CERVIX | CERVICAL SCREENING [ISSN 1804-087X]
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PARTNERS AND EXPERT GUARANTEE
 
Czech Gynaecological and Obstetrical Society | Ministry of Health | Institute of Biostatistics and Analyses, Masaryk University
GRANT SUPPORT OF THE PROJECT
 
GlaxoSmithKline     Roche |

Other sources of information
Cervical cytology (in Czech)www.cipek.cz
Cervical cytology
 
Cancer Screening in the European Unionec.europa.eu
Cancer Screening in the European Union (2017)
[ 10,6 MB]
 
SVOD - Epidemiology of malignant tumours in the Czech Republicwww.svod.cz
Epidemiology of malignant tumours
in the Czech Republic
 
NCI Bethesda System
HPV College

 

One in six worldwide cancers down to 'largely preventable or treatable' infection

Around one in six worldwide cancers - two million new cases every year - are caused by infections, according to a French study.


death rate from malignant neoplasms per 100,000 inhabitants in 2004 (source: wikipedia.org)

Four particular infections - human papillomaviruses (HPV), Helicobater pylori and hepatitis B and C - were behind 1.9 million cancers, most of which were cancers of the cervix, stomach and liver.

The estimates, published in The Lancet Oncology, show that eighty per cent of these cases occur in less developed parts of the world, where measures to prevent and treat infections are not always widely available.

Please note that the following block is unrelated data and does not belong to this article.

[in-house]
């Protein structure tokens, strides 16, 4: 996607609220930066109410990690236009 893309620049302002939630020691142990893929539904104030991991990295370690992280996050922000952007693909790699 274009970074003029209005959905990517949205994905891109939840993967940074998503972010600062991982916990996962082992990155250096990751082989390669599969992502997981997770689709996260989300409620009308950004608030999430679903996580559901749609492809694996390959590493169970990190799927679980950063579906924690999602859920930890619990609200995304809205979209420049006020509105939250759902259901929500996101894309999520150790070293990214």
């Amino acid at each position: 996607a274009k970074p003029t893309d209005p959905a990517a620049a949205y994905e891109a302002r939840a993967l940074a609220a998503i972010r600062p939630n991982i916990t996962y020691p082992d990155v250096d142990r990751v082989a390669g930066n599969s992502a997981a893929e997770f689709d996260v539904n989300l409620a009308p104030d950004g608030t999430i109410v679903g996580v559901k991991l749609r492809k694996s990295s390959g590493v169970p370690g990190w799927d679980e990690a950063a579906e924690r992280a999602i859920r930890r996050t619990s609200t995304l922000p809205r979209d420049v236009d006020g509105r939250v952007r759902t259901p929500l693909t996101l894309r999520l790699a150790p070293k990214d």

Lead authors Catherine de Martel and Martyn Plummer, from the International Agency for Research on Cancer, said: "Infections with certain viruses, bacteria, and parasites are one of the biggest and preventable causes of cancer worldwide. Application of existing public-health methods for infection prevention, such as vaccination, safer injection practice, or antimicrobial treatments, could have a substantial effect on future burden of cancer worldwide."

Read the whole article at Cancer Research UK

Reference

  1. de Martel, C., Ferlay, J. et al. (2012). Global burden of cancers attributable to infections in 2008: a review and synthetic analysis The Lancet Oncology DOI: 10.1016/S1470-2045(12)70137-7

9.5.2012 Cancer Research UK


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